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EU Proposes Food Waste Reduction Targets As Part of ‘Unambitious’ Soil Health Initiative

CRISIS - Biosystem Viability by Martina Igini Europe Jul 6th 20233 mins
EU Proposes Food Waste Reduction Targets As Part of ‘Unambitious’ Soil Health Initiative

According to the draft proposal, the EU would require member states to cut food waste by 10% in processing and manufacturing by 2030.

The European Union has tabled draft measures aimed at reducing food waste along the food supply chain and in households.

Under the proposal, the EU would require all 27 bloc members to cut food waste by 10% in processing and manufacturing by 2030. Restaurants, food services, and households – which together waste an estimated 10% of the food they are supplied with –  must cut waste by 30% in the same timeframe. Households are the biggest source of food waste in the EU, accounting for about 53% of the total, according to Eurostat.

food waste in the European Union by main economic sector; eurostat food waste EU

Image: Eurostat.

About 59 million tonnes of food – nearly 131 kg/inhabitant – are thrown away yearly across the EU, amounting to approximately €132 billion (US$143.5 billion) in economic loss, according to EU data. Meanwhile, some 32.6 million people cannot afford a quality meal every second day.

Aside from the economic and social consequences, food waste is also among the most pressing environmental issues of our lifetime. When we throw away food, we also throw away the precious resources that went into producing it, such as land, water, and other natural resources. Worldwide, food waste accounts for one-third of all human-caused greenhouse gas (GHG) emissions and generates 8% of greenhouse gases annually. 

At the European level, food waste is responsible for 252 million tonnes of CO2 equivalents or about 16% of the total GHG emissions from the bloc’s food system. If food waste were a member state, it would be the fifth-largest GHG emitter.

More on the topic: How Does Food Waste Affect the Environment?

The European Commission described the proposed legislation as a “triple win”, as it would not only save food for human consumption but it would also lower food’s environmental impact comes, and help businesses and consumers to save money – an estimated €400 ($434) on average for a 4-person household.

Previous EU waste legislation requiring member states to implement national food waste prevention programmes did not lead to enough reduction in food waste, the Commission admitted.

food waste; wasted food; landfill

Nearly 59 million tonnes of food waste (131 kg/inhabitant) are generated in the EU each year. This represents an estimated loss of €132 billion.

The plan comes as part of a wider initiative aimed at strengthening the resilience of EU food systems and farming, including a legislative proposal to protect and restore EU soil health adopted by the European Commission on Wednesday.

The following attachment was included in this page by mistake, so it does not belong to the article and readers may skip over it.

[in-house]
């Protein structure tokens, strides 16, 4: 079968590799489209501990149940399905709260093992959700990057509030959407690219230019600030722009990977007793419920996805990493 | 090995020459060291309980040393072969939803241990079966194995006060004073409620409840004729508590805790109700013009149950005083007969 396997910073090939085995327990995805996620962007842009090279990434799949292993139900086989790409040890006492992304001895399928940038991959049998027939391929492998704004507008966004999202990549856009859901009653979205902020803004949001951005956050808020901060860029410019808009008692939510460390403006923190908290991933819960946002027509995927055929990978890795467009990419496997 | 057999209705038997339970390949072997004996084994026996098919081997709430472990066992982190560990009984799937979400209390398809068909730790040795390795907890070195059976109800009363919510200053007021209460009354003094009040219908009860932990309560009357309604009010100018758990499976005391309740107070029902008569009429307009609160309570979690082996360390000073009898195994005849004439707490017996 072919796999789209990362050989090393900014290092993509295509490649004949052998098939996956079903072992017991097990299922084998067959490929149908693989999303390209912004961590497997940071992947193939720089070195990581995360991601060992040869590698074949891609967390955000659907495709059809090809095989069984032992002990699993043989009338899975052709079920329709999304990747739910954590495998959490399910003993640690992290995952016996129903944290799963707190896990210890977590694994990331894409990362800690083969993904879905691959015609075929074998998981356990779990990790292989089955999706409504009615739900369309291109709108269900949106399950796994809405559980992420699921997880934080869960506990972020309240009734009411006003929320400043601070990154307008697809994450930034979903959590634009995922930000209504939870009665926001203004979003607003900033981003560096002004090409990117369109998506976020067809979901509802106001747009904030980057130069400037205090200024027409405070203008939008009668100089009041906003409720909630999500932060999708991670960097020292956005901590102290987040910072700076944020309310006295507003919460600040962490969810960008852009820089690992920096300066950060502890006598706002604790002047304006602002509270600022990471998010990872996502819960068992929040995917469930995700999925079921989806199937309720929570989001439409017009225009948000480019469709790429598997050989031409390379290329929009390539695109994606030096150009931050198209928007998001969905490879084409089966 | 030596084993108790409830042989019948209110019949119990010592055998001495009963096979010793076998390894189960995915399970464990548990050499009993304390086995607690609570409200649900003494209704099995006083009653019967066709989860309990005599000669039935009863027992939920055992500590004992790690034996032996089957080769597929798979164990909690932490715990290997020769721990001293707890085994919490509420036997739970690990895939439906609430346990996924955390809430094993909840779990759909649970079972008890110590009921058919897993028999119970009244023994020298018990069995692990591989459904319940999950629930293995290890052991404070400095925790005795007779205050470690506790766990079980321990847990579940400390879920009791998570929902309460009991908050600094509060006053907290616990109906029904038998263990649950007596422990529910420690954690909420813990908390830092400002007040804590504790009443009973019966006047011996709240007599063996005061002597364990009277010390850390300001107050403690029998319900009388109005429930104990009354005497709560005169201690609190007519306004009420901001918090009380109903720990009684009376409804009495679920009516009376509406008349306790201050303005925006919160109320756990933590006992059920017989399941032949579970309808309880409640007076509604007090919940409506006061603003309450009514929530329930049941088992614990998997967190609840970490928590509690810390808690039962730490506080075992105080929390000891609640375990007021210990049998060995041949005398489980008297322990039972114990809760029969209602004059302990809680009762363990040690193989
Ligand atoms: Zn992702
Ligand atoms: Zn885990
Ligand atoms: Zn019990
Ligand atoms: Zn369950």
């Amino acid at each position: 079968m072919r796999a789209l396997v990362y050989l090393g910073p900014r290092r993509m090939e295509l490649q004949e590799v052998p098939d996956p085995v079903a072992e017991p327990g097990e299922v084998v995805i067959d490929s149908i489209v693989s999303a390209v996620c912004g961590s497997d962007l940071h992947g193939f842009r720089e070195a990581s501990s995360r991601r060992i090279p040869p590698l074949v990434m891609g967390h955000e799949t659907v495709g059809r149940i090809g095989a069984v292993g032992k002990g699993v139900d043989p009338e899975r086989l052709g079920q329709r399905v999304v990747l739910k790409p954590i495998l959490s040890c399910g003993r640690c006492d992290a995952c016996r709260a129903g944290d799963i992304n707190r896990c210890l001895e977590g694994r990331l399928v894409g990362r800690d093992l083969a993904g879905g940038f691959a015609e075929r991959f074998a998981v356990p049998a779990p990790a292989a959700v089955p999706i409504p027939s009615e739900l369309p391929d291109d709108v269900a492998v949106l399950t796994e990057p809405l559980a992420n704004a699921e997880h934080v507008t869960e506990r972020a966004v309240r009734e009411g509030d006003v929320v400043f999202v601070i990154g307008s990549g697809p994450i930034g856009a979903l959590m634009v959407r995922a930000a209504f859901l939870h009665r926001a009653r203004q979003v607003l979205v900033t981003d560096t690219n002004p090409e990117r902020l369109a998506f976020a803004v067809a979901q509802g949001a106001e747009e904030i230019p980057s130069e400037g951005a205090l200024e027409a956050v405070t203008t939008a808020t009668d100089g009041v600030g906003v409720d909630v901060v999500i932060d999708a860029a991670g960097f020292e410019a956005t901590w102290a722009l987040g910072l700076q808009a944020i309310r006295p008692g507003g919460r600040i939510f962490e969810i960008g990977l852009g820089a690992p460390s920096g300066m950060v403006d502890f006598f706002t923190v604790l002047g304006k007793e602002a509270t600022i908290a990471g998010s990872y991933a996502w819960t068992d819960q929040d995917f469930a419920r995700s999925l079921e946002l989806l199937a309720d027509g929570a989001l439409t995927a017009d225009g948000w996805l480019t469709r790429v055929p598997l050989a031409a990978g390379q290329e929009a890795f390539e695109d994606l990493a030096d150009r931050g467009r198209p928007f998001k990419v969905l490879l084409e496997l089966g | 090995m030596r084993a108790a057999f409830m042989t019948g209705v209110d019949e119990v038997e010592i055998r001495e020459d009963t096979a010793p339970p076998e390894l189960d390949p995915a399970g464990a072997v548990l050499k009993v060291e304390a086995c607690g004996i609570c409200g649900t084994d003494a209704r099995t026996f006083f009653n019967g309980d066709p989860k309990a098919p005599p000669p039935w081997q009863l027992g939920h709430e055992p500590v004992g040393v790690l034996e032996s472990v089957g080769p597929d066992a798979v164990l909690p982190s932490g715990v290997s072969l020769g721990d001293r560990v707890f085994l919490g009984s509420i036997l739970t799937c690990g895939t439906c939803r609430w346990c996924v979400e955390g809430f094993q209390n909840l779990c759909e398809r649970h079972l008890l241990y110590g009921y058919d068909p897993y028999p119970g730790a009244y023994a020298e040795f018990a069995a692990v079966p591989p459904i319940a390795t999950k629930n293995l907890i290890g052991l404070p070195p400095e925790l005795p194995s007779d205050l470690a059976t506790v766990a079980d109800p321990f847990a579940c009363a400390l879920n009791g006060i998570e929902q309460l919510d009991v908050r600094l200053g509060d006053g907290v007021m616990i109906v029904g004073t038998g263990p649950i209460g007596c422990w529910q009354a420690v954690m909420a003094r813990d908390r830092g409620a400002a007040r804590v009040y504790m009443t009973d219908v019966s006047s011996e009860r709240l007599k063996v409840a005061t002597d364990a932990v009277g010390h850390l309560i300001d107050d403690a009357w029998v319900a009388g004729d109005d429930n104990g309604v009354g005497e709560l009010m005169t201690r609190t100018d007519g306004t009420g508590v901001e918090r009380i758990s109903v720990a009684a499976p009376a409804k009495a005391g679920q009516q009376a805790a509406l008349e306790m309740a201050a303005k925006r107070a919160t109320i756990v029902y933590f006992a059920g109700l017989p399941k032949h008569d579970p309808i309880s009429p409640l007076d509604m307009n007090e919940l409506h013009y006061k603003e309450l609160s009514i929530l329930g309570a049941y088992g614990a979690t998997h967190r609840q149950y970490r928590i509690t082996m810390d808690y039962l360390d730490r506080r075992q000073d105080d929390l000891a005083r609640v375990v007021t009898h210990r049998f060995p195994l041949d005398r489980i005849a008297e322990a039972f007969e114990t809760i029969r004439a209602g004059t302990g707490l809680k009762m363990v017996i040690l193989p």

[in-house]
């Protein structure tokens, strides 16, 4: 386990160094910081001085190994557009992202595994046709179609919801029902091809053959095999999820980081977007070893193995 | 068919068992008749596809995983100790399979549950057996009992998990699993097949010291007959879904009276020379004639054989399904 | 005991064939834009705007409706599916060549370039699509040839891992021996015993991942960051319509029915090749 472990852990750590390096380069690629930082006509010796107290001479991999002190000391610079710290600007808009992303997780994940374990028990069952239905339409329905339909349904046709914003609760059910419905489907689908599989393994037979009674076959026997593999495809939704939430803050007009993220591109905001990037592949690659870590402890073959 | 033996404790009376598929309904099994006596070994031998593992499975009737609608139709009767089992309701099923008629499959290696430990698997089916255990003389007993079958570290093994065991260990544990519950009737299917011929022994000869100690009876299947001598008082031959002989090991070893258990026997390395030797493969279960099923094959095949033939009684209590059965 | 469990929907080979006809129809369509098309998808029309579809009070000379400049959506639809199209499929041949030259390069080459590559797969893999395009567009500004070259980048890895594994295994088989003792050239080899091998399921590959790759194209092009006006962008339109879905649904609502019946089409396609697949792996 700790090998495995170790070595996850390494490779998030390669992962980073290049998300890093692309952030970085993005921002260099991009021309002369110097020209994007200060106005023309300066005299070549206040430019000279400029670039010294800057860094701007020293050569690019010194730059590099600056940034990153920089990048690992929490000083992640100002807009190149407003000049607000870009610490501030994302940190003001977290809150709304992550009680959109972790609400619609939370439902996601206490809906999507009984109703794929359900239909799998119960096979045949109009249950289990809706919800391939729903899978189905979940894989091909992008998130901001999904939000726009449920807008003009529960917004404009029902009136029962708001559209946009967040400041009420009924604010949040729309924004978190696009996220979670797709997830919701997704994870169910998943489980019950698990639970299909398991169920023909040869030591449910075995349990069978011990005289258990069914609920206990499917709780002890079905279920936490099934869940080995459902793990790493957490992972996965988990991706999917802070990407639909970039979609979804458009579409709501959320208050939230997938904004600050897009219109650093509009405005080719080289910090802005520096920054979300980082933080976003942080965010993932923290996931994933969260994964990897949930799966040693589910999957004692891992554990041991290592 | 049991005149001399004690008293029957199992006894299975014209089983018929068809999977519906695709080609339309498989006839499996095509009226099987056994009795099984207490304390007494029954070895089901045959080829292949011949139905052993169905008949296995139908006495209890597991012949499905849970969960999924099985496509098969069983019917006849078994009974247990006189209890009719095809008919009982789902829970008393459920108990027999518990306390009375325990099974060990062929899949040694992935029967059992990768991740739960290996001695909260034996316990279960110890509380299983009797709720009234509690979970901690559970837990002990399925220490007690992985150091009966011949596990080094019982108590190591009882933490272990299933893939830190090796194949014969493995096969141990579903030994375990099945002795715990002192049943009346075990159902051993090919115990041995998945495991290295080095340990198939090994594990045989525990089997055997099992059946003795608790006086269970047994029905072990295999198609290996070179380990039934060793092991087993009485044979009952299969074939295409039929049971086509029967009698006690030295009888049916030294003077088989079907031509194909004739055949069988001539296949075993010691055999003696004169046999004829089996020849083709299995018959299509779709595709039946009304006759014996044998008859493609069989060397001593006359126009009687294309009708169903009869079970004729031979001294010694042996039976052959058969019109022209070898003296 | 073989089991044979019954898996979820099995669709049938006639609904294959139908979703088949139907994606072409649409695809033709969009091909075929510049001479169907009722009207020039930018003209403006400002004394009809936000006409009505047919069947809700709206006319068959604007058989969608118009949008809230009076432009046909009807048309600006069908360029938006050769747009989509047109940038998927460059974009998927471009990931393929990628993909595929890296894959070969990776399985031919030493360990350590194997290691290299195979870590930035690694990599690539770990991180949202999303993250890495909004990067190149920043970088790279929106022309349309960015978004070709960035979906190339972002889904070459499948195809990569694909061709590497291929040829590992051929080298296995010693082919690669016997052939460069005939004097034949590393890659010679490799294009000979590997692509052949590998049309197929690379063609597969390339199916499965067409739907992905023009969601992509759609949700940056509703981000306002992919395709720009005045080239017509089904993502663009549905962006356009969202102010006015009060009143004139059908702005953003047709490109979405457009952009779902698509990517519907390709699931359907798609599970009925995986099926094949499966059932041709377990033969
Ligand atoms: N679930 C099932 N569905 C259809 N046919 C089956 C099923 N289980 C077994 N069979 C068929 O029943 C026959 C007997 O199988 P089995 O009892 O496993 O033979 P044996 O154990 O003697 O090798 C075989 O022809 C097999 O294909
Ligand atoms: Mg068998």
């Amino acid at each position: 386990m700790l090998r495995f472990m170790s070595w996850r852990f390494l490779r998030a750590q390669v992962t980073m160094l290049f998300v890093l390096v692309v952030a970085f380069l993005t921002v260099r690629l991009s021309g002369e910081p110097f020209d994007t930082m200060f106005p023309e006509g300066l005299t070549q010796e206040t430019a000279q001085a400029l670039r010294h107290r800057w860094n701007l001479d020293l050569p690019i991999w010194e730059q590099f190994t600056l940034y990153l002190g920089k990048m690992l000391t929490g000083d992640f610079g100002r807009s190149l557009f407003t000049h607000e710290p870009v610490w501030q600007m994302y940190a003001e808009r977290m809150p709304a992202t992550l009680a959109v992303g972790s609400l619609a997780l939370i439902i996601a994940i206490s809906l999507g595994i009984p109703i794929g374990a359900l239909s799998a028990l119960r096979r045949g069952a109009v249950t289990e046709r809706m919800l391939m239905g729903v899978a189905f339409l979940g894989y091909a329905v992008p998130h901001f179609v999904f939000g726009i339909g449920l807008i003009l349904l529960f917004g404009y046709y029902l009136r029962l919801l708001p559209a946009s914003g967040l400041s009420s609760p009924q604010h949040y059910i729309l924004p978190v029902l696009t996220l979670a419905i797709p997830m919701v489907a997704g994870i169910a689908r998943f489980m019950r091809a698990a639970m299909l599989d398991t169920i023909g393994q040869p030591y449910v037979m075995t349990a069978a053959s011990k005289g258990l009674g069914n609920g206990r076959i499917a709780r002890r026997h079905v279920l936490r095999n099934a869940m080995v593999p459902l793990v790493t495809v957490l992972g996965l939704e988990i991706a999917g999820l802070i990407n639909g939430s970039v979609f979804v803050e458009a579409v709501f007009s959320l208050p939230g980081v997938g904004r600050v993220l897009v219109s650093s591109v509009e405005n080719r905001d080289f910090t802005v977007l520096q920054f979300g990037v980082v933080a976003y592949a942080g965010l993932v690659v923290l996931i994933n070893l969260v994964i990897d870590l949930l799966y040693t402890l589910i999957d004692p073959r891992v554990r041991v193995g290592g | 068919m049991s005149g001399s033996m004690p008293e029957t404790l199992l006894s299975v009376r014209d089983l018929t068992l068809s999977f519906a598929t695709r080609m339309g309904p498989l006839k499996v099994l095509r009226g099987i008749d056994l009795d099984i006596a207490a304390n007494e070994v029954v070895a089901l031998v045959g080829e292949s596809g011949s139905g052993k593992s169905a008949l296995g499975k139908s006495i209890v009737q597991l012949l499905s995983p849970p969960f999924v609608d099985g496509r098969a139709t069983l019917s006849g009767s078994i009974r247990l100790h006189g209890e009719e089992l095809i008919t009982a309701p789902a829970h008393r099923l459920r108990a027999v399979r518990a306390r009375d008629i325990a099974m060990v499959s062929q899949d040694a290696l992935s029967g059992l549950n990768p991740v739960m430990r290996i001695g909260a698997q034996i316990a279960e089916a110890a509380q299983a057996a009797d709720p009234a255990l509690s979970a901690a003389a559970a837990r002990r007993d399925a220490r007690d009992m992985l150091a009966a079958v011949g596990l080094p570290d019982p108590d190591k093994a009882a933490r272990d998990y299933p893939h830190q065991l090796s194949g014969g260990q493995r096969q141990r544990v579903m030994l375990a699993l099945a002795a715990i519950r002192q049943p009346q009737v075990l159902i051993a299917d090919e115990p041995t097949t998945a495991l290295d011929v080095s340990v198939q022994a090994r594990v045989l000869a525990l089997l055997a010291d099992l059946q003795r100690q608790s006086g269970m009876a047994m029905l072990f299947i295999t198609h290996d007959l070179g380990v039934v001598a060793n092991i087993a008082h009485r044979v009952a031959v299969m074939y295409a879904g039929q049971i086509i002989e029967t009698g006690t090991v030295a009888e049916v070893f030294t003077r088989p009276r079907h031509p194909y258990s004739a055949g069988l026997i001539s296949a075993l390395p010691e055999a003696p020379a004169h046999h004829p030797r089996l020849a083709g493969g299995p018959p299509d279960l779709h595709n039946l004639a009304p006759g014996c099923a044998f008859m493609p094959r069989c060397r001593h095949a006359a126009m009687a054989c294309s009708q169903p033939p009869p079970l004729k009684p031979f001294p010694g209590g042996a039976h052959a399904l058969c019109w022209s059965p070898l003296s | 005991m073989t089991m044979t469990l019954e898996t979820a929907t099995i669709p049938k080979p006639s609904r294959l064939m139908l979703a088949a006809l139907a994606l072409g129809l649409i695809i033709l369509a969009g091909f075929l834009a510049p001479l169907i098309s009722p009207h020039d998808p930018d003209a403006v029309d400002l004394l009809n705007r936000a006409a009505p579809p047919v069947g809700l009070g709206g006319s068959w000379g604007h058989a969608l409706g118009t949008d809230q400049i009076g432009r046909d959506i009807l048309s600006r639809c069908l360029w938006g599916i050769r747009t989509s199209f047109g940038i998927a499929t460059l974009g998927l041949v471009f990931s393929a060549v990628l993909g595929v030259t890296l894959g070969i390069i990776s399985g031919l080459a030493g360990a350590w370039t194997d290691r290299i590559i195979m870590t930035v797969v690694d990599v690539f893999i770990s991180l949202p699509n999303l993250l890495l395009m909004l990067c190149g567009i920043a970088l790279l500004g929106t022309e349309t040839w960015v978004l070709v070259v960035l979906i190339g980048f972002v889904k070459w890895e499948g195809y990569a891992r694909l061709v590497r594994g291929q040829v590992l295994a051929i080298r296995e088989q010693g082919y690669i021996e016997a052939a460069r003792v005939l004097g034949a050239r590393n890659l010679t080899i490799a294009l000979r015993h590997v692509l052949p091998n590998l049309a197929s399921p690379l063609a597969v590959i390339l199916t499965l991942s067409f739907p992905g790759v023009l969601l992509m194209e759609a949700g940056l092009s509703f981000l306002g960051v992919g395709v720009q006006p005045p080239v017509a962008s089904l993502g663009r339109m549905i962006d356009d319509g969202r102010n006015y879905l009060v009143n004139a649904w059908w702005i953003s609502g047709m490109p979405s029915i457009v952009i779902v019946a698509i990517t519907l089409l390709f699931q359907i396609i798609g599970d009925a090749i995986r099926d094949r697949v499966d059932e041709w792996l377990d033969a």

According to EU data, 60% of European soils are degraded, costing the bloc over €50 billion ($54.2 billion) per year, and the trend is only expected to worsen.

Besides being a key asset in global food security, soil is the largest active store of carbon next to the oceans, making it a great asset in limiting global temperature rise and mitigating changes in our climate. If we do not change our reckless practices and step up to preserve soil health, food security for billions of people around the world will be irreversibly compromised, with an estimated 40% less food expected to be produced worldwide in 20 years’ time despite the world’s population projected to reach 9.3 billion people.

The EU soil proposal will require member states to monitor soil erosion, cut fertiliser use as well as clean up contaminated sites – about 2.8 million according to the EU – with the aim to achieve healthy soils by 2050, in line with the EU Zero Pollution ambition.

While European Commissioner for the Environment Virginijus Sinkevičius said the new law will “boost Europe’s resilience and ensure a viable future,” industry players, as well as campaigning group European Environmental Bureau (EEB), have expressed disappointment at the lack of ambition.

“Soil ecosystems are one of our most important lifelines in the face of the climate, biodiversity, and pollution crises. Unfortunately, the proposal falls short of expectations by not including legally binding targets or requiring mandatory plans and by not sufficiently recognising the functional role of soil biodiversity,” said Caroline Heinzel, Associate Policy Officer for Soil at the European Environmental Bureau. 

“Renaming the ‘Soil Law’ suggests the focus has switched to simply observing soil health rather than ensuring its improvement,” she added. 

You might also like: On A Mission to Keep the Magic of Soil Alive: An Interview with Sadhguru

About the Author

Martina Igini

Martina is the Managing Editor at Earth.Org. She holds two BA degrees, in Translation/Interpreting Studies and Journalism, and a MA in International Development from the University of Vienna. After working at the United Nations Global Communication Department in Vienna, she joined a newspaper in Italy as a reporter before moving to Hong Kong in 2020. Her interests include sustainability and the role of public policy in environmental protection with a focus on developing countries.

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